Second, I would expect the CDC and other government agencies using the broader definition for their cohort will find a higher incidence of XMRV in their collection than healthy controls, but not as high as the cohort in the WPI study. Maybe they find 40% with active virus...?

    Third, the study has already been verified by National Cancer Institute and Cleveland Clinic. They were co-authors, that means they banked their reputation on the information. So, there is definitely something there at an increase in the sickest of the sick of "CFS" patients. Cause not established, but definitely a retrovirus in greater incidence among them than healthy controls.

    Now, remember this, as DeFrietas knows, viruses are not that easy to find in a microscope. It's not like you take a sample, put it under a microscope, and if the virus is there, the person has it and if they don't, the person doesn't. Ability to find a virus is determined by the level of infection. So narrowing to the sickest of the sick saves time and money. They are the ones who likely have more of the virus, thus it will be easier to find it, if it is there. Especially if a virus can go dormant, or the immune system has a response to it, you have to look for it. Think of how long it took them to find HIV in the blood of people with AIDS. Common sense would seem to indicate that you take the blood of an AIDS patient, put it under a microscope, and you should see, "Hey, there's a new virus in this person's blood that I haven't seen before." That's not the way it happened because viruses are very elusive. You can look at 100 cells and it not be in any of them, then you look in the next one and there it is. It's like looking for a needle in a haystack for some viruses. And as Defreitas said, some viruses will show in the blood for six days and then disappear. So this is not a simple, clean science. Even pap smears have probabilities of false negatives and false positives. Take that into account when the results for other researchers come in.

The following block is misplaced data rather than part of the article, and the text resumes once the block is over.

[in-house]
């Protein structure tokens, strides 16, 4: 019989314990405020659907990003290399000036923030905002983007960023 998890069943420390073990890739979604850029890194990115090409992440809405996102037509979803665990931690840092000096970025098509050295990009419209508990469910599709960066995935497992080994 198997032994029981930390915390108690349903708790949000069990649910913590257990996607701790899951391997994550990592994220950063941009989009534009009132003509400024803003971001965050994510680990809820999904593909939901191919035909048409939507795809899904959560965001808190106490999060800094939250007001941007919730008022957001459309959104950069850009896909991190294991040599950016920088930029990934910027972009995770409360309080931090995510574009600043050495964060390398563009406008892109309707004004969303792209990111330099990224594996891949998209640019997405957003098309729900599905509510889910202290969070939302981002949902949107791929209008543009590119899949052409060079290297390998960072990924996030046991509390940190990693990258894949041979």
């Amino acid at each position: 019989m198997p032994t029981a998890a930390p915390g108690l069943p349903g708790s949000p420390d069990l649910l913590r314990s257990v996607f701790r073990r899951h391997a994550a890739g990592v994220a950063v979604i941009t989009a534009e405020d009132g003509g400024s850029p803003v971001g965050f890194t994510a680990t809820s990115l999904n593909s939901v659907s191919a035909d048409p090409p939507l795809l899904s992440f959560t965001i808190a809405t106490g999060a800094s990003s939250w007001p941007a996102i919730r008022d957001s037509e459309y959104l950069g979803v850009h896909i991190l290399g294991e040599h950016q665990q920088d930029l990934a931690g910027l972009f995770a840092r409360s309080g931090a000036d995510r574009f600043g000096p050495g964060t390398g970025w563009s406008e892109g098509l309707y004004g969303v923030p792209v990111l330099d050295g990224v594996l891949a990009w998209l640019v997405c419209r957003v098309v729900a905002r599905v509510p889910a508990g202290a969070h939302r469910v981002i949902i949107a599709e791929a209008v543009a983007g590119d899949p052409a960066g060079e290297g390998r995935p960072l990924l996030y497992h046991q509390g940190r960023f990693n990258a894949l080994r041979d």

Tina
  16. dsdmom

    dsdmom Senior Member

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    Cold Taste of Tears, I definitely appreciate your thoughts on this. My only concern is that if the new studies do not replicate the WPI findings as far as percentages, a causative relationship will not be pursued. I would then envision that docs won't treat XAND even if you are XMRV positive because it will be said that "healthy controls have XMRV and therefore it could not be causing your problems."

    So that even if we know we are xmrv positive and it is causing our problems, the medical community at large will not act on it because the studies did not show causation. Which would also mean that drug development, etc would not happen. Sure if you could find a doc to use existing drugs on you that is a possibility, but again, only if they, too, are convinced outside the studies that XAND exists.

    So I hate to say it, but I think we do need these studies to come back as WPI sees it if we want treatment and/or drug development. And it scares me to know the types of samples they are testing. And the rumors that are circulating already that studies are not jiving with WPI's results.
  17. PoetInSF

    PoetInSF Senior Member

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    The continued unavailability of patient sample profile baffles me. True, their samples may meet Fukuda/Canadian criteria. But they are not random samples from Fukuda/Canadian CFS population. They are selected from outbreak areas and therefore it is Fukuda/Canadian/WPI criteria, not Fukuda/Candian. Seems to me, it's better to suppy them to preempt any controvery with other replication studies later on.
  18. Esther12

    Esther12 Senior Member

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    What I understood from the posts here was that the WPI had initially focused on outbreaks to identify XMRV, and had then moved on to random samples from Fukuda/Canadian to test the connection.

    Previously I'd thought the entire research had been focused on those from outbreaks of CFS though, and I may have just misunderstood this thread.
  19. Christopher

    Christopher Senior Member

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    What's the basis for the rumors? I haven't seen anything besides word of mouth on here, and it's a waste of energy to comment on such rumors.
  20. Koan

    Koan Be the change.

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    I agree. We could get a good rumour going right here if something passed through a few threads and a few heads it would start to have legs.

    :rolleyes: